When it comes to things like this, I don't use specific books or exercises - it's just me and the horn, and I'm really focused on what's going on between me and the instrument. Don't get me wrong - books and the exercises they contain are valuable tools to develop embouchure strength, and technical and musical technique, but this is a unique problem where I believe that you really need to get down to basics, and really pay attention to how things feel and sound between me and the horn. The first time I did this, I did it in the dark so that I could really focus on what was going on, and let my sound be a guide.
Once you start to get your sound back without using pressure to focus the embouchure, work in some basic tonguing exercises. (I'm of the belief that good articulation is in part due to good air usage, which in turn helps to focus the chops) And don't rush it - keep things right in the staff below tuning C for several days in the practice room if you can. There are two fundamental things you are trying to do here:
1.) Reduce mouthpiece pressure
2.) Get the embouchure to focus
To do this, I try to keep things as relaxed as possible, and pushing your chops before they are "fixed" will only delay the progress.
Get lots of rest in between your long tones while you are working on this, and if you can, try to get your chops working again before you turn your attention back to other playing.
If you decide to take this bit of advice - my own methods for dealing with what appears to be the same issue you are dealing with - run it past your teacher to see if they are copacetic with it. They may have other things they want you to do, but I've been playing and gigging for a long time, and this is what works for me.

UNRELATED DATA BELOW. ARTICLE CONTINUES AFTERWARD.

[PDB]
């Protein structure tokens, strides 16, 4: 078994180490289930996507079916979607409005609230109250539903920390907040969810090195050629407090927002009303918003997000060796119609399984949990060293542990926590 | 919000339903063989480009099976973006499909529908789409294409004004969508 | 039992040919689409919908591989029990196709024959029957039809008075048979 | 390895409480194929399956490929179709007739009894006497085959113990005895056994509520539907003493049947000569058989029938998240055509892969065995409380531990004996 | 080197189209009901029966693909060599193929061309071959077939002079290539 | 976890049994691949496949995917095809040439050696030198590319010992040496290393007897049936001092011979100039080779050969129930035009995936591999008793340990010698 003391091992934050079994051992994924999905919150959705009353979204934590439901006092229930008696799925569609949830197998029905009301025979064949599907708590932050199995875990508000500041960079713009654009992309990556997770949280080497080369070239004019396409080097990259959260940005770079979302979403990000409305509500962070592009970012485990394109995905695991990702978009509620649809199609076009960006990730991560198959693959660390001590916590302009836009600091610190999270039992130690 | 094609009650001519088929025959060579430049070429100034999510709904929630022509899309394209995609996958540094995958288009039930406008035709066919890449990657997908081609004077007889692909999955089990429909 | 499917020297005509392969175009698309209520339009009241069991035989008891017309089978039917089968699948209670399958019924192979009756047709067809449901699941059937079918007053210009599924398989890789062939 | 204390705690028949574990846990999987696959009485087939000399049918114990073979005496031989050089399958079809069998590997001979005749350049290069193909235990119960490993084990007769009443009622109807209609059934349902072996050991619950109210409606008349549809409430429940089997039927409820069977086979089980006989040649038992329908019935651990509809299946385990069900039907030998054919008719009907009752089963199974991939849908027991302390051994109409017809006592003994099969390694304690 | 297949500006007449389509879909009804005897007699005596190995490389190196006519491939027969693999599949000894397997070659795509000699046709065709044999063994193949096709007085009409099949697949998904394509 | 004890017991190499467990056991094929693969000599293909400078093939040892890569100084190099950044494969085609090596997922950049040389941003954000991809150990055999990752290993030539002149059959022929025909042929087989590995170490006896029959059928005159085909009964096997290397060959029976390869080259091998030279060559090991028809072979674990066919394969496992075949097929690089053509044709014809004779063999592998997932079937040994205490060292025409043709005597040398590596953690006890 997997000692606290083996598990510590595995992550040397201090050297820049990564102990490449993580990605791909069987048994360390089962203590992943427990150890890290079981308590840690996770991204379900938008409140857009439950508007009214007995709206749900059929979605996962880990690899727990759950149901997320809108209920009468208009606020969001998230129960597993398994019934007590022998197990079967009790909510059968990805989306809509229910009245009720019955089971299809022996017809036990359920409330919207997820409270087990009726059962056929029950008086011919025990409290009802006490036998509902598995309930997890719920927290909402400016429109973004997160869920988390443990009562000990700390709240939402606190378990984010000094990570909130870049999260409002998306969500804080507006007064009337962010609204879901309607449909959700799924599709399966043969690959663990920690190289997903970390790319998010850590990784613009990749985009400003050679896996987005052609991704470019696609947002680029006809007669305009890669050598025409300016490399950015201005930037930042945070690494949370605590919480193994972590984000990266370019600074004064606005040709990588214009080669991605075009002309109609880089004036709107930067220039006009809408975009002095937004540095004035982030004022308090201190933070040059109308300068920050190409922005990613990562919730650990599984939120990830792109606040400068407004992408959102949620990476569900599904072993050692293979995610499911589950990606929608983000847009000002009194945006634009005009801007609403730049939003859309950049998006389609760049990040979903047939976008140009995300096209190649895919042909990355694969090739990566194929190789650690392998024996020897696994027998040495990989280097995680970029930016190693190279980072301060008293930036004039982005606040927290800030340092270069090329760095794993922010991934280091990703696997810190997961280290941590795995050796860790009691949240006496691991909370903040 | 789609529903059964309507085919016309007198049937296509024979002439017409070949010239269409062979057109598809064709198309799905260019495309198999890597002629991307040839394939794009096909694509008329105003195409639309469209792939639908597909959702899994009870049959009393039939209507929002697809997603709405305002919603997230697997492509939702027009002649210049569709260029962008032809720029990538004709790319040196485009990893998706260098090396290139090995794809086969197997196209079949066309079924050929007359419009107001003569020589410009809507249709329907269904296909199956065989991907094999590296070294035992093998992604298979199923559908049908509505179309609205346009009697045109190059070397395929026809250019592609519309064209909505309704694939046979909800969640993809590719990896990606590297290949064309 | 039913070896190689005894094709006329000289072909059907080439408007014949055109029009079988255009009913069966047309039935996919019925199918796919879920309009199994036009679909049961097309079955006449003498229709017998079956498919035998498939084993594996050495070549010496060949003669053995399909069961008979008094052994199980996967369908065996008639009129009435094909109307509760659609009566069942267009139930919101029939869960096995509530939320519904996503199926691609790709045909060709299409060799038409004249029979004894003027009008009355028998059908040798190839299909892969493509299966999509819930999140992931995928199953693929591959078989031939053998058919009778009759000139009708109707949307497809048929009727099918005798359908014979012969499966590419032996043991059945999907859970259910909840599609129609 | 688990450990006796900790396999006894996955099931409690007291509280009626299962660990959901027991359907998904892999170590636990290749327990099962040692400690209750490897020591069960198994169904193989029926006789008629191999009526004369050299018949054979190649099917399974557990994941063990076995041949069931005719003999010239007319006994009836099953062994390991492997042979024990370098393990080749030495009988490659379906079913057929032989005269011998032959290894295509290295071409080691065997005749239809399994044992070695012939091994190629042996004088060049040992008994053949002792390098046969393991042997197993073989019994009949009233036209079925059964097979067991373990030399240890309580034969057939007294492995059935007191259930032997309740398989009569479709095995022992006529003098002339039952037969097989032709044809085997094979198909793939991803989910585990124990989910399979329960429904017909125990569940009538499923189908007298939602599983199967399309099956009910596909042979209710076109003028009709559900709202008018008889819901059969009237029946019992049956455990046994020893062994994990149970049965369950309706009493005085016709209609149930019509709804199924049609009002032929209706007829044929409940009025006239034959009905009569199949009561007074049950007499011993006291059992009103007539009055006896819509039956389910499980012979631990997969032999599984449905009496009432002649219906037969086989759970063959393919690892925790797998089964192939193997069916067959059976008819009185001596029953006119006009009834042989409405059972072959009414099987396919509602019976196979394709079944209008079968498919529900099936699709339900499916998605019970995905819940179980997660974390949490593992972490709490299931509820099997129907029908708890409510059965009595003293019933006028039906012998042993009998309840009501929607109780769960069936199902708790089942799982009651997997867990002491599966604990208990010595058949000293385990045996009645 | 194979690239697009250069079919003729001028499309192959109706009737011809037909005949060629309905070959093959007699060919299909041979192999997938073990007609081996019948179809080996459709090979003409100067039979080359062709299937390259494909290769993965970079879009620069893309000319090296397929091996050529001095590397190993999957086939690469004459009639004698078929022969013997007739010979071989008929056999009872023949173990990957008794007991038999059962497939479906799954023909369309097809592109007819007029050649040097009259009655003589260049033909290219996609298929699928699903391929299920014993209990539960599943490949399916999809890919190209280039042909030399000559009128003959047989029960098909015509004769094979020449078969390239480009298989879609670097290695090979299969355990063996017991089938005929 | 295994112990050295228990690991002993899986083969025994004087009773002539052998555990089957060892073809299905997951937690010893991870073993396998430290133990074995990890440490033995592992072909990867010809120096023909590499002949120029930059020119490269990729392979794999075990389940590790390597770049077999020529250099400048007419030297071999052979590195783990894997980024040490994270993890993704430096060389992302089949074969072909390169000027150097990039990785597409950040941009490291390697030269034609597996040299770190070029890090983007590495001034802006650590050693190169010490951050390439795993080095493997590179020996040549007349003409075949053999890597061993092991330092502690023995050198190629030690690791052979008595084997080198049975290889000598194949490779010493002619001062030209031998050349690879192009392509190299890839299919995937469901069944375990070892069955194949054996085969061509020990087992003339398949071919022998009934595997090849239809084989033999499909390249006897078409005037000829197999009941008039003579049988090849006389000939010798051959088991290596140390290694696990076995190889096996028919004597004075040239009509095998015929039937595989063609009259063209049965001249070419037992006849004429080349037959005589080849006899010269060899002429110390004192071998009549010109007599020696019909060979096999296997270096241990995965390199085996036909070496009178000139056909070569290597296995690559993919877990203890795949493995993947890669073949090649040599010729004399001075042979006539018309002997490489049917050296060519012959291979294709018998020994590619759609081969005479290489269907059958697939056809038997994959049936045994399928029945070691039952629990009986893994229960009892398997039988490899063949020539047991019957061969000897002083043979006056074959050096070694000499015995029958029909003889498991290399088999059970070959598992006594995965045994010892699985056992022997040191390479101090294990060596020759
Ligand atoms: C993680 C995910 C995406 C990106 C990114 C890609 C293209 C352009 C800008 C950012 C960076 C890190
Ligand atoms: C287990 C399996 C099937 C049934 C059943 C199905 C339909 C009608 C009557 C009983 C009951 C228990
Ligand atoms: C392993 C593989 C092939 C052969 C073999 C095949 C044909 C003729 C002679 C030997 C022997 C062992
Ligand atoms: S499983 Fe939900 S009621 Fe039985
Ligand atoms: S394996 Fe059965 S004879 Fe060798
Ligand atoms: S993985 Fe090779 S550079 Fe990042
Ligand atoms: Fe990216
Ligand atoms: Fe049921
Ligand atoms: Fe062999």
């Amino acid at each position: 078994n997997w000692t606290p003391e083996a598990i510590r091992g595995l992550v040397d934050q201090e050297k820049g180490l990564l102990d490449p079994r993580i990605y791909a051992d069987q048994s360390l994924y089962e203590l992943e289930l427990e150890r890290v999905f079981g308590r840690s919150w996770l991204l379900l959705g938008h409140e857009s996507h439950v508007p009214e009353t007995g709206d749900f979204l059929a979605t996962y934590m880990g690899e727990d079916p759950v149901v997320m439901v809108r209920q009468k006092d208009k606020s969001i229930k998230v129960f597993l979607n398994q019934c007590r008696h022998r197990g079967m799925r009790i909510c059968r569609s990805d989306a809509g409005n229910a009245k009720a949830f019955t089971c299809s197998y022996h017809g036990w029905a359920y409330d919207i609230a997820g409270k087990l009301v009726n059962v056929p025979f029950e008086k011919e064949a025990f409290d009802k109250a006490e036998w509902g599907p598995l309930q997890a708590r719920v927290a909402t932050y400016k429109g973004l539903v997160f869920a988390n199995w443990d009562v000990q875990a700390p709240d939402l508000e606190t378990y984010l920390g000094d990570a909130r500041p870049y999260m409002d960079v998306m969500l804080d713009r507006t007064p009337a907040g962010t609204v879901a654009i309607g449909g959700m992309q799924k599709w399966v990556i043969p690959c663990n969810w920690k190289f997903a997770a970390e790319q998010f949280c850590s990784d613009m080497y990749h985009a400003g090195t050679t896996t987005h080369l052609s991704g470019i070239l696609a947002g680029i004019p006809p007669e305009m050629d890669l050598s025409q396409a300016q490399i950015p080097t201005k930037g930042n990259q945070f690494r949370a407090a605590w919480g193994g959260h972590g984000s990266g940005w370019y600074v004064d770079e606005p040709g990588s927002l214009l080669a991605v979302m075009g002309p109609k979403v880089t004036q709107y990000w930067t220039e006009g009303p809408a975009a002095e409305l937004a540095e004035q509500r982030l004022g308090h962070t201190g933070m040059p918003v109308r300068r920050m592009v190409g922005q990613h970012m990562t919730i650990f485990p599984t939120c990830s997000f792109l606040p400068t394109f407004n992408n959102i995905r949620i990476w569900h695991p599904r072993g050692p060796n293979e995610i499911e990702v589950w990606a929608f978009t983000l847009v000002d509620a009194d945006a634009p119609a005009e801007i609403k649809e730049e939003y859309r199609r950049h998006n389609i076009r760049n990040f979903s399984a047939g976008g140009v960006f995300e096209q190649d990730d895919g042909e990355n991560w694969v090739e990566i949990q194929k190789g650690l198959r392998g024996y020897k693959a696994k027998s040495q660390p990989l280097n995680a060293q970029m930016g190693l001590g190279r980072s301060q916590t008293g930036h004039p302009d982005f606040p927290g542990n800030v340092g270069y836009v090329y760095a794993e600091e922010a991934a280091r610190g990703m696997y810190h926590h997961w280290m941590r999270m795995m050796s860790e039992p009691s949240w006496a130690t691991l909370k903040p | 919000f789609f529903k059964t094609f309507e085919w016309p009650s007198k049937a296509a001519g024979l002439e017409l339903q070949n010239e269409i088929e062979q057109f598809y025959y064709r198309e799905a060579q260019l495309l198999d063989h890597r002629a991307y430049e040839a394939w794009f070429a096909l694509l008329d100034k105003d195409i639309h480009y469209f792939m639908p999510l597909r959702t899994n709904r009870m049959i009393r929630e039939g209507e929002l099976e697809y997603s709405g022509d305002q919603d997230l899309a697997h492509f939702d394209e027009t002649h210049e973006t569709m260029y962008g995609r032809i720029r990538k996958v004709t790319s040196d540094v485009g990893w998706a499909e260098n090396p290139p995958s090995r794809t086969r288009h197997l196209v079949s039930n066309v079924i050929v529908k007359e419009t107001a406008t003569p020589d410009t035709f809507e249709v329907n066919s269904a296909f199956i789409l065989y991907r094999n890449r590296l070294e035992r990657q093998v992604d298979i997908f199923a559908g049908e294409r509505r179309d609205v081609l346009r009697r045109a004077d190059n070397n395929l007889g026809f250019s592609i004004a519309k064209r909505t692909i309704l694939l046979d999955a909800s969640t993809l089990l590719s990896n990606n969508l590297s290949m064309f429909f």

Sorry to hear about your problem. There are lots of interesting replies and a lot of good people trying to offer help.
You just came off of marching band, and your chops are showing signs of abuse. I suspect you're either playing too much or you're playing in a destructive/non-productive way.
You say you're practicing 2 hours a day. That's not necessarily a good thing. If you were a runner, and you recently broke your ankle, would you try to keep running 2 hours a day in spite of this injury? Of course not. Right now, your chops are hurt. Continuing to play in the same non-productive manner may not be helping you at all. Trumpetsplus, Trickg and Gmonady (Ivan, Patrick and Gary) made some great suggestions.
Hopefully, you can make some progress over the Christmas/Holiday break. Best of luck.
EDIT: Clarified my reply a bit.
Marching band ended on November 22nd(today is December 17th).
My plan is exactly that. I am going to spend almost all of my practice time on fundamental exercises. Thank you for the thought out response!
Just keep in mind that often times it's just as much in how you practice as it is in what you practice.
Your situation is one of the reasons I've come to really dislike mandatory marching band for high school students. I know it's tradition - I did my share of it in HS too for competitions, football games, parades, etc, (and I certainly did my share of it as a military musician) but for me marching and playing was always a pretty serious compromise on my chops due to some of the things I mentioned in my earlier post about craning your neck, getting tense in the upper body, using too much pressure and playing with a horn angle that wasn't how I normally played.
It's good that marching is done for you, and once you move past this obstacle it should be easy sailing for the rest of the year.